Celebrate the Life and Legacy of Mary Wilson

New in in the Motor City Music gallery at the Detroit Historical Museum, check out a Spotlight on Mary Wilson (1944-2021). Best known as an original and longest-serving member of the Supremes, Wilson fell in love with the stage while performing at her elementary school talent show. At 15 years old, Wilson teamed up with best friends Florence Ballard and Diana Ross to form the Primettes, camping outside Motown until they were finally signed as the Supremes in 1961.   


The Supremes


Black and white glossy photo of Ed Sullivan with Diana Ross & The Supremes (Cindy Birdsong and Mary Wilson)

The Supremes’ first No. 1 hit, “Where Did Our Love Go” (1964), was followed by an unprecedented four more No. 1 hits in a row: “Baby Love” (1964), “Come See About Me” (1964), “Stop! In The Name of Love” (1965), and “Back in My Arms Again” (1965). In less than a year, the Supremes became the number one girl group in the world! More than just talented singers and timeless fashion icons, the Supremes were “role models for a generation,” demonstrating to the world what Black women were capable of during the Civil Rights Movement of the 1960s. The Supremes went on to achieve sixteen No. 1 hits. Wilson was the only member to remain in the group for all 16 years, managing the group throughout the 70s before pursuing her solo career in 1977.  


Solo Standout


Artifacts on display at the Detroit Historical Museum

Following the Supremes’ last performance in 1976, Wilson began touring the world and released her solo album Mary Wilson in 1979, accompanied by the single “Red Hot.” In 1986, Wilson published Dreamgirl: My Life as a Supreme, establishing herself as a bestselling author in addition to her accomplishments as a singer and performer. Her second book, Supreme Faith: Someday We’ll Be Together (1990), continued to showcase her strength as a writer and storyteller, detailing her life as a soloist and mother to Turkessa, Rafael, and Pedro, and adopted son Willie. Her final book, Supreme Glamour (2019), celebrates the legacy of the Supremes as performers and fashion icons. Wilson passed away in her sleep on February 8, 2021 at the age of 76.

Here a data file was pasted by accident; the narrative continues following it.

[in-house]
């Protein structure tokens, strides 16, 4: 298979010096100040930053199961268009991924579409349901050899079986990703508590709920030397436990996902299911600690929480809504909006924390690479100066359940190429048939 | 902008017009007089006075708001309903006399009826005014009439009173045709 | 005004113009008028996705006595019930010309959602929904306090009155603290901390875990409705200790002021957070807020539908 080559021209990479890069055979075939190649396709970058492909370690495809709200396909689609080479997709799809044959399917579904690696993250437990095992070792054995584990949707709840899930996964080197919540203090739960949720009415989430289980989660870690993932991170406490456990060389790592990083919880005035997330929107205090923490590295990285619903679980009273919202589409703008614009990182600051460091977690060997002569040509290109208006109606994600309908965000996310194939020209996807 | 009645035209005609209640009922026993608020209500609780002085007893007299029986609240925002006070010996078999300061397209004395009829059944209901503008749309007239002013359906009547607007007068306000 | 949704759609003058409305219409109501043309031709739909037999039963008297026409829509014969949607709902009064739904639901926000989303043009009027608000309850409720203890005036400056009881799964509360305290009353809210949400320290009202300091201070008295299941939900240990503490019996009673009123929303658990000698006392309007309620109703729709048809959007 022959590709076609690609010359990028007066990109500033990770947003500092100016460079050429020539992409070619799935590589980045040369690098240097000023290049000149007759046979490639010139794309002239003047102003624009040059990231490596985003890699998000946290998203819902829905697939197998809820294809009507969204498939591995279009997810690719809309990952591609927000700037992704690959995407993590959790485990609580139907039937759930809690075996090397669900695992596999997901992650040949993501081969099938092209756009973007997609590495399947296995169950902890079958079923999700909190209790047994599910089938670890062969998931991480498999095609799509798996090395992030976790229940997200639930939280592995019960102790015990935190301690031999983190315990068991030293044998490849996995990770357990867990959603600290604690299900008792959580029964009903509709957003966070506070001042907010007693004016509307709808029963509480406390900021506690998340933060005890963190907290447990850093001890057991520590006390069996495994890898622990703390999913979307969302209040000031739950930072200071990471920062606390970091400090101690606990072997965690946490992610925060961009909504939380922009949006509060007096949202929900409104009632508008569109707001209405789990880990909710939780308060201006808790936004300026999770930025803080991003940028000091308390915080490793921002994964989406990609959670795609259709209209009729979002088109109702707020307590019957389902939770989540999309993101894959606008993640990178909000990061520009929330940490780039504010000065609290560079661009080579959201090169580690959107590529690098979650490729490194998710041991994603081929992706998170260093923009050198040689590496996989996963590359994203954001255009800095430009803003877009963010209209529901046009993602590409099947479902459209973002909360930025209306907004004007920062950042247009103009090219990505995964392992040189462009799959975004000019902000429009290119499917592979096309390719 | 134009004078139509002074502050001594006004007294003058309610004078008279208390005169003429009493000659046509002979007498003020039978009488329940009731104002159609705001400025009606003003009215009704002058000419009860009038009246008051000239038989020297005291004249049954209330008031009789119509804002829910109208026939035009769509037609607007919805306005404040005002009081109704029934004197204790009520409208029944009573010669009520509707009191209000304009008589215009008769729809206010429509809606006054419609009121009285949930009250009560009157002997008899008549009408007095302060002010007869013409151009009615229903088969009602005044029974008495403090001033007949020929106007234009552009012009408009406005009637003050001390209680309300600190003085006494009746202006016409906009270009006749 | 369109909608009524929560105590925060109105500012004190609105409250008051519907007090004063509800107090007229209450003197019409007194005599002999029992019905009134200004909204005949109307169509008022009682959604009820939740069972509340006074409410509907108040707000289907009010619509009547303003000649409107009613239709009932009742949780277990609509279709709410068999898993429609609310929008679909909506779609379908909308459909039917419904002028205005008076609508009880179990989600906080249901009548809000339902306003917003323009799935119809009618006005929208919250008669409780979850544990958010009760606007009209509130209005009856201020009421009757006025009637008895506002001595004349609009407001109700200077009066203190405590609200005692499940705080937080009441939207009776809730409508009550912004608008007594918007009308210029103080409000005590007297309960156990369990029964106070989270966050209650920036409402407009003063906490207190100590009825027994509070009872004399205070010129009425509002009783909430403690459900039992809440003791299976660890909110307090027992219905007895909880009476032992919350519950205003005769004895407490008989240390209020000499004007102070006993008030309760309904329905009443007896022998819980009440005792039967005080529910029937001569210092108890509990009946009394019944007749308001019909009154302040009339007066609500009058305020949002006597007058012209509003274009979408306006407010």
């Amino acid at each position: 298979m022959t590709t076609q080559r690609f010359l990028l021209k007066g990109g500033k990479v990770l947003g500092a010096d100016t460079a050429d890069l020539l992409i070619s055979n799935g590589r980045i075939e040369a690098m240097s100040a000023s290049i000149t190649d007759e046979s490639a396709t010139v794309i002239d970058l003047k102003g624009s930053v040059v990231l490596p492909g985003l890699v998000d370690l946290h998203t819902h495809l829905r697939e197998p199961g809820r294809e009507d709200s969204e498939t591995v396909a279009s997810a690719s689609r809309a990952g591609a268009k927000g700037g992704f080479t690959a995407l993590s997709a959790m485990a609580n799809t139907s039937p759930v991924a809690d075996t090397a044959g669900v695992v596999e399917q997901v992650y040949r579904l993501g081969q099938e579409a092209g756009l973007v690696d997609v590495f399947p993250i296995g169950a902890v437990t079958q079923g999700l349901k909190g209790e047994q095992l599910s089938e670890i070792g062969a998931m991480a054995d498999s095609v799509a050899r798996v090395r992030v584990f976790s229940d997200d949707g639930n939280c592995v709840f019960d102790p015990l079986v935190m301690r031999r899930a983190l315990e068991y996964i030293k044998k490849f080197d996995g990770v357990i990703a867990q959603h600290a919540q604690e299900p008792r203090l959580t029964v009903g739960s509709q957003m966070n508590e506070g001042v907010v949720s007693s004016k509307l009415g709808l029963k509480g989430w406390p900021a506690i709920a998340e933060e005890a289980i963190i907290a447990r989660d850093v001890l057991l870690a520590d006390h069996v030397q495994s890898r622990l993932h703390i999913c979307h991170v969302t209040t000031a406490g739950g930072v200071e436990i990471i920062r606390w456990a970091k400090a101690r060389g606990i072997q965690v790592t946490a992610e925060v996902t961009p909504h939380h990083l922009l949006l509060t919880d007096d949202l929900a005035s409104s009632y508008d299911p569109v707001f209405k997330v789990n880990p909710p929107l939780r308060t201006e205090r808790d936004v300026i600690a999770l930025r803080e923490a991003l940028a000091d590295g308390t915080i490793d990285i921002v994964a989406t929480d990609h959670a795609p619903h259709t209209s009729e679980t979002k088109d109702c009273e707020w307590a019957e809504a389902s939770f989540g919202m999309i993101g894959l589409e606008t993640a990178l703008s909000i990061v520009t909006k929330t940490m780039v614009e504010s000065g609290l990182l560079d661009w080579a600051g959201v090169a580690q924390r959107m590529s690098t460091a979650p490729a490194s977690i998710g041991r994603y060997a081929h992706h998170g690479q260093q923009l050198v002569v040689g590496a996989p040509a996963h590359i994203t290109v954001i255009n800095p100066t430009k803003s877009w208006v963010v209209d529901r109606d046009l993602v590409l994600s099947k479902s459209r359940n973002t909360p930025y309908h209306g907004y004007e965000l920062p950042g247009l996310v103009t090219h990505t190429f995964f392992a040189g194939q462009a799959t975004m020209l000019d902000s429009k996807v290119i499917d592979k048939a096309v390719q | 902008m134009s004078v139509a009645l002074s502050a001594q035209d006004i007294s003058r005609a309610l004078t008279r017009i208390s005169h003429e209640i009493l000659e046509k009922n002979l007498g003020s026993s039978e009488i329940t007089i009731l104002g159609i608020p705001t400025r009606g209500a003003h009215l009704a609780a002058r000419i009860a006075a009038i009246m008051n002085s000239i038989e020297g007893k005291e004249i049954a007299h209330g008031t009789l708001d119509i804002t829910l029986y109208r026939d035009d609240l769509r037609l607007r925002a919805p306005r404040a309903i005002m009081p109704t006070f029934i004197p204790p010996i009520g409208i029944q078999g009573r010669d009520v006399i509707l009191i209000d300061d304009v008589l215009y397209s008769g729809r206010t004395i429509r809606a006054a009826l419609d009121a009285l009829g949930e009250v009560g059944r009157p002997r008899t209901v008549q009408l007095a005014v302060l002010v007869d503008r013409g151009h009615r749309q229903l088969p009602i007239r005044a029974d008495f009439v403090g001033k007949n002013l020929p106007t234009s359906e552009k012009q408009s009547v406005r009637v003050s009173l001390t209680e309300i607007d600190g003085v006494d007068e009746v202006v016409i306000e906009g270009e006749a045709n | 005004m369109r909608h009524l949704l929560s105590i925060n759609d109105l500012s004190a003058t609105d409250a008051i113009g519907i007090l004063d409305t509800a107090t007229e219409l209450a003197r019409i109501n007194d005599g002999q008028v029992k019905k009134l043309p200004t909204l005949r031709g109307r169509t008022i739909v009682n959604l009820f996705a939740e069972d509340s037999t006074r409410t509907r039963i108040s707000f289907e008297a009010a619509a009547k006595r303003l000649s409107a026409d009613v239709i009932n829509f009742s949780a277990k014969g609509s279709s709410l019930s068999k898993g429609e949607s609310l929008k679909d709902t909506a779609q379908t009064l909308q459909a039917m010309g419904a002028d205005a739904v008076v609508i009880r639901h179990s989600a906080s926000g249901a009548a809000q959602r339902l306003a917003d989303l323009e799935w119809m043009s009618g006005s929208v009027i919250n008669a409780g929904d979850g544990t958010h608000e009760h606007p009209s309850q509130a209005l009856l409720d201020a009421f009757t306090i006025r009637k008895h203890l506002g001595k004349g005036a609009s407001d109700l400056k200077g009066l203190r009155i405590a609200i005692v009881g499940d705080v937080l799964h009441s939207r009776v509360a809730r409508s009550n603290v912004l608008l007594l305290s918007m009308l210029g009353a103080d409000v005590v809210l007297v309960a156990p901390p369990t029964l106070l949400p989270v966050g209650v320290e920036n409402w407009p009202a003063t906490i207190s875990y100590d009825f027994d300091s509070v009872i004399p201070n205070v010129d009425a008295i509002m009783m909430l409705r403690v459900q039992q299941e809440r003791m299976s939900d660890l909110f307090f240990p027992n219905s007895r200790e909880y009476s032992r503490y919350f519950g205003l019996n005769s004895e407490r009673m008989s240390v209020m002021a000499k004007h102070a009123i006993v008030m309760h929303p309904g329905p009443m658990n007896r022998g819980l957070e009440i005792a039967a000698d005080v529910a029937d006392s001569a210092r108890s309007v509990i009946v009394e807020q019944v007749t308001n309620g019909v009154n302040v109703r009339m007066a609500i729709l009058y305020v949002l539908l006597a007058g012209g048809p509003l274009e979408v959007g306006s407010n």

See It at the Detroit Historical Museum



On display now in the Motor City Music exhibition

Wilson’s music, fashion, and writing are all showcased in the Detroit Historical Society’s tribute to this legendary artist. Colorful records adorn the walls, representing only a fraction of the groundbreaking material released by Wilson as both a member of the Supremes and as a solo artist. Visitors are invited to explore her expansive discography and even take a listen to some of her most memorable recordings, including “Baby Don’t Go, “Where Did Our Love Go, “You Keep Me Hanging On, “Red Hot, “Time to Move On, and more.  

Wilson’s glamorous fashion sense is celebrated in artifacts, archival photos, and gorgeous contemporary photos by Detroit-based Jenny Risher. A highlight of the exhibit, a life-sized Wilson, photographed by Risher in an iconic Supremes-style gown, invites visitors to feel the heat of the spotlight while posing for a picture. Finally, the exhibit is grounded by Wilson’s own words, memorialized through significant quotes, fun facts, and a retelling of Wilson’s incredible life story. See it in the Motor City Music gallery at the Detroit Historical Museum through Spring 2024.